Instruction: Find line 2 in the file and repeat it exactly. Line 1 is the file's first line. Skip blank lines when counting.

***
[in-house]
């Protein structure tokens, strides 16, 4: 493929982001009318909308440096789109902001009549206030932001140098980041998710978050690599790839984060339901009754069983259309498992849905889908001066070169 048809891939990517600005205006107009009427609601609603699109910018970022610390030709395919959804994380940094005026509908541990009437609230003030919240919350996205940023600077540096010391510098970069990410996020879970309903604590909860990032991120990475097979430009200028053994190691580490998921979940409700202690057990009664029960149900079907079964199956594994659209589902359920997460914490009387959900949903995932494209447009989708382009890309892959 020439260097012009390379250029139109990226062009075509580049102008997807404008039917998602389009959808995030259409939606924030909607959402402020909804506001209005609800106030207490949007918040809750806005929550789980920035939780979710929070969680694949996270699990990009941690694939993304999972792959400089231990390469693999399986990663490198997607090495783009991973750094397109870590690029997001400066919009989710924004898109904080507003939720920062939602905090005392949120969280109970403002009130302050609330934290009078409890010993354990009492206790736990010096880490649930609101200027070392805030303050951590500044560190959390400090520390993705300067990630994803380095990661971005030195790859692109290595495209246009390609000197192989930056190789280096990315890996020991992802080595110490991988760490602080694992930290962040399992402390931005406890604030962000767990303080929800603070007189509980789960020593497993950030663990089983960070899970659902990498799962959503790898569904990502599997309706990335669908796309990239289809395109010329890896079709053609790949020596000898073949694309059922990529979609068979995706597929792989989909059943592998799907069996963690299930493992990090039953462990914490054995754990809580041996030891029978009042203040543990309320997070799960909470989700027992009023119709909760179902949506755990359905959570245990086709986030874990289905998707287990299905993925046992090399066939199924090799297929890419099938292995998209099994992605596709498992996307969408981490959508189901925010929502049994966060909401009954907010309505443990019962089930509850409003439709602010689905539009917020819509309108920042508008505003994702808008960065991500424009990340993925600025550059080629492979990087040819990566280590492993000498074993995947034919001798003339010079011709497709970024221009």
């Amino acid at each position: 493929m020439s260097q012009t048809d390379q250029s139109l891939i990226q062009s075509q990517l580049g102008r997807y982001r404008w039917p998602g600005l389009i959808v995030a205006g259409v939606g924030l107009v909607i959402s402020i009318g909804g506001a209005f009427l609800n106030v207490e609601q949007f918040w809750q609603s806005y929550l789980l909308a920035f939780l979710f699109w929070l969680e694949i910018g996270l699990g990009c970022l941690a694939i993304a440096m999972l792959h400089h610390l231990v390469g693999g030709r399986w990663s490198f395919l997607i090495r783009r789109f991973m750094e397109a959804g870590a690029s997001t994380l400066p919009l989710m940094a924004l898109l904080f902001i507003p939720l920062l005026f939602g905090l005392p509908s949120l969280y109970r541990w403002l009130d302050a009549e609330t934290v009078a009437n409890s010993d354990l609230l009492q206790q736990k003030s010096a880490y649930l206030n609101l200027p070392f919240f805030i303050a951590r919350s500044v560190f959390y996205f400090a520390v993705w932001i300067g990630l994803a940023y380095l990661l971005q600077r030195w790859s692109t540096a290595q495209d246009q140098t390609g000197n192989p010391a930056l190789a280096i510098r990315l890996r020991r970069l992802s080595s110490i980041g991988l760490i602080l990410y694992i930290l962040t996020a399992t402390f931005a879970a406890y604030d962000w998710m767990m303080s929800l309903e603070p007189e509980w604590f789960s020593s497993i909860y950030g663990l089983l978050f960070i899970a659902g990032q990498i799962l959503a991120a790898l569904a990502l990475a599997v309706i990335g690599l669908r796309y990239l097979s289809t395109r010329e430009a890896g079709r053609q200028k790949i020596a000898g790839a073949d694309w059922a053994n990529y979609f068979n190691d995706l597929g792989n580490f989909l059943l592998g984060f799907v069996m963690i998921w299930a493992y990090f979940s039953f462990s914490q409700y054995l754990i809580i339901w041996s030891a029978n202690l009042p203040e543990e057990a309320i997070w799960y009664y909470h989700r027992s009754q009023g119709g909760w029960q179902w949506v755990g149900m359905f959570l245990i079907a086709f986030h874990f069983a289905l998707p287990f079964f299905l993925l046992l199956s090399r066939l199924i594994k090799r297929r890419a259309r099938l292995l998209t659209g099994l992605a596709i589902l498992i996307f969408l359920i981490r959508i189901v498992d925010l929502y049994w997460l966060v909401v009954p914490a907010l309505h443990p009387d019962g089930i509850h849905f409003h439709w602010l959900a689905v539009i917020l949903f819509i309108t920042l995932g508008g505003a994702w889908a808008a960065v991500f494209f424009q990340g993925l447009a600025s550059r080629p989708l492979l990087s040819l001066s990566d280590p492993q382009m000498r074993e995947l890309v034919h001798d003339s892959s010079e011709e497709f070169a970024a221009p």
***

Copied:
């Protein structure tokens, strides 16, 4: 493929982001009318909308440096789109902001009549206030932001140098980041998710978050690599790839984060339901009754069983259309498992849905889908001066070169 048809891939990517600005205006107009009427609601609603699109910018970022610390030709395919959804994380940094005026509908541990009437609230003030919240919350996205940023600077540096010391510098970069990410996020879970309903604590909860990032991120990475097979430009200028053994190691580490998921979940409700202690057990009664029960149900079907079964199956594994659209589902359920997460914490009387959900949903995932494209447009989708382009890309892959 020439260097012009390379250029139109990226062009075509580049102008997807404008039917998602389009959808995030259409939606924030909607959402402020909804506001209005609800106030207490949007918040809750806005929550789980920035939780979710929070969680694949996270699990990009941690694939993304999972792959400089231990390469693999399986990663490198997607090495783009991973750094397109870590690029997001400066919009989710924004898109904080507003939720920062939602905090005392949120969280109970403002009130302050609330934290009078409890010993354990009492206790736990010096880490649930609101200027070392805030303050951590500044560190959390400090520390993705300067990630994803380095990661971005030195790859692109290595495209246009390609000197192989930056190789280096990315890996020991992802080595110490991988760490602080694992930290962040399992402390931005406890604030962000767990303080929800603070007189509980789960020593497993950030663990089983960070899970659902990498799962959503790898569904990502599997309706990335669908796309990239289809395109010329890896079709053609790949020596000898073949694309059922990529979609068979995706597929792989989909059943592998799907069996963690299930493992990090039953462990914490054995754990809580041996030891029978009042203040543990309320997070799960909470989700027992009023119709909760179902949506755990359905959570245990086709986030874990289905998707287990299905993925046992090399066939199924090799297929890419099938292995998209099994992605596709498992996307969408981490959508189901925010929502049994966060909401009954907010309505443990019962089930509850409003439709602010689905539009917020819509309108920042508008505003994702808008960065991500424009990340993925600025550059080629492979990087040819990566280590492993000498074993995947034919001798003339010079011709497709970024221009």